The DATA Step

Unlike STATA, SAS programs are organized in steps. When you run a Stata program, a dataset is loaded into memory (RAM) and the data remains in memory between statements. In SAS, data is not retained in memory between steps – each step loads data from disk, transforms the state of the data, and re-writes the file to disk.

The most basic SAS step (and one of the ones you will use the most) is the DATA step – DATA steps are the building blocks of all SAS programs. SAS is especially useful when manipulating large datasets in DATA steps because it never loads an entire dataset into RAM. Instead, SAS loads a single row of data at a time into RAM, looping over all rows in the dataset serially to complete the set of commands you provide. In general, DATA steps are designed to read in an input file SET by the user and output a transformed file. Once a line is read into RAM, variables are created, deleted, and manipulated, and the resulting row is saved to the bottom of the new file. It is essential to understand how SAS data steps are executed to interpret how seemingly identical sets of SAS statements can produce drastically different results.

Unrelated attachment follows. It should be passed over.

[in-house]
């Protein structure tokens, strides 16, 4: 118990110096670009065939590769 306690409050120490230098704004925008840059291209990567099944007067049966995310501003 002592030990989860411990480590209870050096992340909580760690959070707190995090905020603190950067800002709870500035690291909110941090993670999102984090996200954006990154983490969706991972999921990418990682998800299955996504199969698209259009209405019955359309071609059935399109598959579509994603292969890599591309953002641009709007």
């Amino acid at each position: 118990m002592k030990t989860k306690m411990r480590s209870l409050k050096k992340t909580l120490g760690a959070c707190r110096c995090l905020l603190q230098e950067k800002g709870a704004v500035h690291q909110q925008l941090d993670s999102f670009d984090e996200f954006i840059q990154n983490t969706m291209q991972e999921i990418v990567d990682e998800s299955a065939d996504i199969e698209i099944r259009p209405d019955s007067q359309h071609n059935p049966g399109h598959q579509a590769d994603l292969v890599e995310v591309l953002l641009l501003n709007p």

You can read more about DATA steps here.